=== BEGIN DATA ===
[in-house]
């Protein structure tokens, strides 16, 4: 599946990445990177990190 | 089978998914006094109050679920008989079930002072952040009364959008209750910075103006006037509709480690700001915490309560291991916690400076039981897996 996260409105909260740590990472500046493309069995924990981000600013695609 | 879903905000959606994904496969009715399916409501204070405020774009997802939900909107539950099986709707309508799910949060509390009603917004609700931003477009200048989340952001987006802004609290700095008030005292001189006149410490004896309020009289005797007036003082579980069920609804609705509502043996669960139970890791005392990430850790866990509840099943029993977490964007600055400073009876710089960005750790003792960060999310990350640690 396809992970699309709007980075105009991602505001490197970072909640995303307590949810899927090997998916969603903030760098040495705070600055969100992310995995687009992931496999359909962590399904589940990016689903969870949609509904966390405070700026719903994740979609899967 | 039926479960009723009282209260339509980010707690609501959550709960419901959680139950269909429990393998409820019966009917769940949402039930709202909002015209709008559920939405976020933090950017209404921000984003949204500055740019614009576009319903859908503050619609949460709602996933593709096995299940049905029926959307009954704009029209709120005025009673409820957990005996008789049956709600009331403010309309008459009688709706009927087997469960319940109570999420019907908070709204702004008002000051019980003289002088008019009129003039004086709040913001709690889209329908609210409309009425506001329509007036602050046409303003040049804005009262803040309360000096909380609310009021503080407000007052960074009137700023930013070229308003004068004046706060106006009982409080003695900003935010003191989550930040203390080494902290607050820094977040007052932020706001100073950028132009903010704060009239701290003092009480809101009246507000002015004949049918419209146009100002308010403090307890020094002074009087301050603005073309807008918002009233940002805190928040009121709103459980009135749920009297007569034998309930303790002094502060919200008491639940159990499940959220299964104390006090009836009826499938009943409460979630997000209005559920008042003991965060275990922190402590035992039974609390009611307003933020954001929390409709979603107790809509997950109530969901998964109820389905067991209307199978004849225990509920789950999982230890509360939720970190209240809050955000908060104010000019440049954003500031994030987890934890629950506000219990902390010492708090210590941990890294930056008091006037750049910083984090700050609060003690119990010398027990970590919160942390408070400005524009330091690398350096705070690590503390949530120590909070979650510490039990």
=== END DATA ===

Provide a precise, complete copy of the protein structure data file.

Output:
[in-house]
């Protein structure tokens, strides 16, 4: 599946990445990177990190 | 089978998914006094109050679920008989079930002072952040009364959008209750910075103006006037509709480690700001915490309560291991916690400076039981897996 996260409105909260740590990472500046493309069995924990981000600013695609 | 879903905000959606994904496969009715399916409501204070405020774009997802939900909107539950099986709707309508799910949060509390009603917004609700931003477009200048989340952001987006802004609290700095008030005292001189006149410490004896309020009289005797007036003082579980069920609804609705509502043996669960139970890791005392990430850790866990509840099943029993977490964007600055400073009876710089960005750790003792960060999310990350640690 396809992970699309709007980075105009991602505001490197970072909640995303307590949810899927090997998916969603903030760098040495705070600055969100992310995995687009992931496999359909962590399904589940990016689903969870949609509904966390405070700026719903994740979609899967 | 039926479960009723009282209260339509980010707690609501959550709960419901959680139950269909429990393998409820019966009917769940949402039930709202909002015209709008559920939405976020933090950017209404921000984003949204500055740019614009576009319903859908503050619609949460709602996933593709096995299940049905029926959307009954704009029209709120005025009673409820957990005996008789049956709600009331403010309309008459009688709706009927087997469960319940109570999420019907908070709204702004008002000051019980003289002088008019009129003039004086709040913001709690889209329908609210409309009425506001329509007036602050046409303003040049804005009262803040309360000096909380609310009021503080407000007052960074009137700023930013070229308003004068004046706060106006009982409080003695900003935010003191989550930040203390080494902290607050820094977040007052932020706001100073950028132009903010704060009239701290003092009480809101009246507000002015004949049918419209146009100002308010403090307890020094002074009087301050603005073309807008918002009233940002805190928040009121709103459980009135749920009297007569034998309930303790002094502060919200008491639940159990499940959220299964104390006090009836009826499938009943409460979630997000209005559920008042003991965060275990922190402590035992039974609390009611307003933020954001929390409709979603107790809509997950109530969901998964109820389905067991209307199978004849225990509920789950999982230890509360939720970190209240809050955000908060104010000019440049954003500031994030987890934890629950506000219990902390010492708090210590941990890294930056008091006037750049910083984090700050609060003690119990010398027990970590919160942390408070400005524009330091690398350096705070690590503390949530120590909070979650510490039990």